The Internet of Things (or IoT for short) is probably even more of a buzzword than "Headless Drupal", but maybe not so much in Drupal land. As I am a man of buzzwords, let’s try to combine these things in one article (Also, there will be video demos)
Or maybe a couple of articles. I feeI have so much to say about this, partly because many articles one can read on the subject IoT deals with having your "thing" on your local network and playing with it over the wifi. We are not going to do that here, as your local network is not the internet. Of course you could forward your router settings to actually put that "thing" on the internet. And then that thing would be available to all hackers that would want to access it. So we are not going to that either in this article. For a first article, I want to explain how I see Drupal and IoT connecting together, and explore the patterns for this.
When we refer to “The Internet of Things” we often refer to devices capable of networking. This could be a car, cell phone or something like a Raspberry Pi, Arduino or Tessel. In this article I will simply refer to a "thing". This means a device we want to extract data from, or interact with via Drupal.
A common scenario
First, let’s look at a common way of testing out Internet of Things at home. You have a Raspberry pi and you have a temperature sensor. Now, the raspberry pi probably runs a flavour of linux, so you can actually install apache, mysql, php and finally Drupal on it. Then maybe you find a python script that reads the temperature, and you create a node in Drupal with the php filter that will exec this python script and print it inside Drupal. That will work. Except it is not a good idea. For several reasons. Let’s go through them:
- Your "thing" will both be a sensor and a webserver. Make it do one thing, and focus on that
- Your Drupal site will run on your local network, and to access it from (for example) your office you would have to make it publicly available in some way.
- Your Drupal site will have the php module installed. You don’t want that.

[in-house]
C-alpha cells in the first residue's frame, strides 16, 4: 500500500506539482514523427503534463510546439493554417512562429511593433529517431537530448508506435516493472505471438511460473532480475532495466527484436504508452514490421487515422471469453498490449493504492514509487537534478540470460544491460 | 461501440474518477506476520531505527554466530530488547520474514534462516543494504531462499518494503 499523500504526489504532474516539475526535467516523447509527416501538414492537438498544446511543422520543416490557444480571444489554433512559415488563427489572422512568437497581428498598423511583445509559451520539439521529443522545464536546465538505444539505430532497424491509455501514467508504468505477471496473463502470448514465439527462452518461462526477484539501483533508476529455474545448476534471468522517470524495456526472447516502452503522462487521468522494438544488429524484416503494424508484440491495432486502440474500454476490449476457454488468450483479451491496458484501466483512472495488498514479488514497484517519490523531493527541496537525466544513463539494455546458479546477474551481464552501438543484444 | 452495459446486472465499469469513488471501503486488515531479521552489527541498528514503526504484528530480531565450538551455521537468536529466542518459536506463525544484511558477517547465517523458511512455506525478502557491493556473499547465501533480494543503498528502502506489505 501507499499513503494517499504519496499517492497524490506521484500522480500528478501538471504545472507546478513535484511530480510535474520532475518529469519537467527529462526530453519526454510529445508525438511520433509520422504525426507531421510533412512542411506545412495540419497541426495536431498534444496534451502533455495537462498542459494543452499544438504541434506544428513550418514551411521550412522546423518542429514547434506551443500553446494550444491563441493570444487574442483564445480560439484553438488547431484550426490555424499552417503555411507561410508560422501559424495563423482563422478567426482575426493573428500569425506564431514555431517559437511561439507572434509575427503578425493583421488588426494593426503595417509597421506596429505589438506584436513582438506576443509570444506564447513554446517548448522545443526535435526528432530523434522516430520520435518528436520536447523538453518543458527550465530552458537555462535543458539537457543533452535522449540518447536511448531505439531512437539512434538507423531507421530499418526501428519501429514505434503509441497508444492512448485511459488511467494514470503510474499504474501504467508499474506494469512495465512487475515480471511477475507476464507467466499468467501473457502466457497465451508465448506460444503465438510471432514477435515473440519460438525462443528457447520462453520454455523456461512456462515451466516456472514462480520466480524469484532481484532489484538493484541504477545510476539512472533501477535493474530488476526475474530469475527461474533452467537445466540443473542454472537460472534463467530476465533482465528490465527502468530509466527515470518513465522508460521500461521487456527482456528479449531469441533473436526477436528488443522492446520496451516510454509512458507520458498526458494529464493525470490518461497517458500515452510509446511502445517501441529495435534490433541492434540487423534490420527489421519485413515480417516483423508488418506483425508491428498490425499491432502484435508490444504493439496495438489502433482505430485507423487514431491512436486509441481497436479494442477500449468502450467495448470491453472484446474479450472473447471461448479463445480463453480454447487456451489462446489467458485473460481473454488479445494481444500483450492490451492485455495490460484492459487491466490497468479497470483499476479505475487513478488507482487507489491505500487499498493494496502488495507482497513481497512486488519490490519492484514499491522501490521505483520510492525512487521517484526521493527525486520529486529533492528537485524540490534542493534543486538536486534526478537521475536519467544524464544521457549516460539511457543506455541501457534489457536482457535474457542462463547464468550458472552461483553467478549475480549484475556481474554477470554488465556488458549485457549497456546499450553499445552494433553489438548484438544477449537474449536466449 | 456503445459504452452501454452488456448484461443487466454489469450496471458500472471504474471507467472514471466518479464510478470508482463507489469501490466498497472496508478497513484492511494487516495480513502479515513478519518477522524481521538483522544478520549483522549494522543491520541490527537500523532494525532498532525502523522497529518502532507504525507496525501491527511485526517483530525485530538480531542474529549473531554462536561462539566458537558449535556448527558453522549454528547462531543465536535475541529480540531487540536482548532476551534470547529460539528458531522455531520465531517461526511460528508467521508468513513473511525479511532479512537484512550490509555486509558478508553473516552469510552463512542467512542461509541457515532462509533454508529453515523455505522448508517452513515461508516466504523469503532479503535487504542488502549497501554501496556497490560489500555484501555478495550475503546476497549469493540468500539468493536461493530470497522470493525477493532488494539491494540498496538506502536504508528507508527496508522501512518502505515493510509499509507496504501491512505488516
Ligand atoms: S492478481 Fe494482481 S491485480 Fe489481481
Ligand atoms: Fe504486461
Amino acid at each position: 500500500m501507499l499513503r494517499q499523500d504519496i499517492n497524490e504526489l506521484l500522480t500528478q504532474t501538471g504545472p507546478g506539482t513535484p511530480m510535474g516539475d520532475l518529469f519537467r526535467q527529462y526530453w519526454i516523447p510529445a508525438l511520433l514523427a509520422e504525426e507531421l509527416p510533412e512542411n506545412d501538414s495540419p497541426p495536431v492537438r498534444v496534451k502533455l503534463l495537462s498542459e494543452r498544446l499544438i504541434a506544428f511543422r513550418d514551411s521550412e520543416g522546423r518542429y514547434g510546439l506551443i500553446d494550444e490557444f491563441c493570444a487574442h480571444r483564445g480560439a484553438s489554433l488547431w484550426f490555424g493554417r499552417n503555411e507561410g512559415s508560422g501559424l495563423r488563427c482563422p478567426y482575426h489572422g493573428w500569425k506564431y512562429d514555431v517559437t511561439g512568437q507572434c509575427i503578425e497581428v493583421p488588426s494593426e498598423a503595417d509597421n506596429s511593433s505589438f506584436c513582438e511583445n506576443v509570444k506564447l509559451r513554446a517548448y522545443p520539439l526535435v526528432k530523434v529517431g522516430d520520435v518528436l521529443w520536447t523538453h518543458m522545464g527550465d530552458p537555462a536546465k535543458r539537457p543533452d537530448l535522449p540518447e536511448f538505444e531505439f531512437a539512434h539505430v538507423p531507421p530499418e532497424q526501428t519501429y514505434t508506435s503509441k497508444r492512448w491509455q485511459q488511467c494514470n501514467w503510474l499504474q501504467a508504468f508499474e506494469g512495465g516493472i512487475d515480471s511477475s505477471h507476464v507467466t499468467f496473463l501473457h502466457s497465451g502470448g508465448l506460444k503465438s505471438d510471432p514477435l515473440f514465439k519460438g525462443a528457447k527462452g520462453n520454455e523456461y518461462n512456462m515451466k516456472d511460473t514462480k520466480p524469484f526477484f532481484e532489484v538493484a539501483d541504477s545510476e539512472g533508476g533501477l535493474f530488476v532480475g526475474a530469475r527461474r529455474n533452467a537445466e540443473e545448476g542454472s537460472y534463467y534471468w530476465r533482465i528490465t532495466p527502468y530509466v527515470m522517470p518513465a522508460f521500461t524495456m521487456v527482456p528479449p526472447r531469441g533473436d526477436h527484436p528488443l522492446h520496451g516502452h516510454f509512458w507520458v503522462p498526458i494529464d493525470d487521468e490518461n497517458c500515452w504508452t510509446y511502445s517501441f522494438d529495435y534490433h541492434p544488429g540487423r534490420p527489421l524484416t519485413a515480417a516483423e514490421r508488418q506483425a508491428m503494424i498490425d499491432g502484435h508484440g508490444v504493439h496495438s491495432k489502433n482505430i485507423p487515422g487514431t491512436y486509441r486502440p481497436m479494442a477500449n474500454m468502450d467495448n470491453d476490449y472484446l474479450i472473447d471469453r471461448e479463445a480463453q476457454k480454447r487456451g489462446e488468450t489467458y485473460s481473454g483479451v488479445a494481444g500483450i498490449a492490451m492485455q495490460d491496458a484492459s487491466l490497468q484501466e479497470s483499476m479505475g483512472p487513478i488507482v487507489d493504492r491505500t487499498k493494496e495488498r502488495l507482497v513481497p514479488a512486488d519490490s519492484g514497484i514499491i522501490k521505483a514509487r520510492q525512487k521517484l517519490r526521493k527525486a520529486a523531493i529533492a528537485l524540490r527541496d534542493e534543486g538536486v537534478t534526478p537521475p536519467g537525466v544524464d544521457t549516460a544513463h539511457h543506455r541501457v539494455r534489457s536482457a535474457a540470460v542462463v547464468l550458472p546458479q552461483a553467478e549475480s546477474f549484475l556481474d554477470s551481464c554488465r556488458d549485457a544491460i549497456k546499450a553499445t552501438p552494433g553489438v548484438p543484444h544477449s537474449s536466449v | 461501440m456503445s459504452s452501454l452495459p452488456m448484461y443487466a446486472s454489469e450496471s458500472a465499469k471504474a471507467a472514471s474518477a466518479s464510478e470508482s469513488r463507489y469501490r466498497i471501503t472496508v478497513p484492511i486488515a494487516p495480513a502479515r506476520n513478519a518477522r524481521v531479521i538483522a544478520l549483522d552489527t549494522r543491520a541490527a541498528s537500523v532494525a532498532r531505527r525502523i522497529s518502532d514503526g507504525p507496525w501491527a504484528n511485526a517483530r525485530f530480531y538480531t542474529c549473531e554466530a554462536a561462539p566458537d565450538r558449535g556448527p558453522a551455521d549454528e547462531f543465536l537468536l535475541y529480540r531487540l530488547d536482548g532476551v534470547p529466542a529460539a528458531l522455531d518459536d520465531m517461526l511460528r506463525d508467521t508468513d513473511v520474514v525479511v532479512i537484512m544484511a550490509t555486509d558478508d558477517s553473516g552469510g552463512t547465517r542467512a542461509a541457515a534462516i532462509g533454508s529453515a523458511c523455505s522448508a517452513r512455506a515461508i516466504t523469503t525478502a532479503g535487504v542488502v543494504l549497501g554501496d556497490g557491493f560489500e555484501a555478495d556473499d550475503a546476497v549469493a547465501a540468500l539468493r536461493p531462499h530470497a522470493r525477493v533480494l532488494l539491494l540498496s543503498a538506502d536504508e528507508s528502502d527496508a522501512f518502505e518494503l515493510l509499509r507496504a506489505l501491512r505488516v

- Your php code will be doing system calls. Please don’t do that
Now that I have got that rant out of the way, let me also just say that if you want to go down that road, it is of course a low entry barrier, and if you are restricting access to your local network, then the security concerns are looking a little better. And of course, the php in a node part is not strictly necessary, it just fits with my arguments. So, if you are looking for that kind of tutorial, there are plenty others on the internet.
Patterns for communication
As I now have been ranting a bit, let me just point out that this is not a canonical article about IoT best practices or some absolute truths. These are just my opinions on how one could approach this exciting buzzword. Continuing on, let’s look at some ways of interacting between a Drupal site and your "thing.
If we look at it as simply one "thing" and one Drupal site, you have two actors in this communication model. So to establish a two-way communcation, we would both want the "thing" talking to Drupal, and Drupal talking to the "thing". This "thing" may represent something physical in the world, like a temperature sensor or a relay switch. So basically it is an interaction between the physical world and your site, so let’s use that metaphor. This article will deal with the first and most simple concept of this interaction:
The physical world talking to Drupal
Isolated, the wording of that heading looks kind of poetic, doesn’t it?
When the physical world is talking to Drupal, I mean it as somewhat of a “push” mode for your "thing". Let’s say you are monitoring the temperature in your apartment (physical world) and want to communicate this to your Drupal site. A simple thing to do here is to define an endpoint in your Drupal site where your "thing" would just post updates, and the Drupal site would store the information (of course with some sort of authentication). A one-way communcation to push updates from the physical world to Drupal.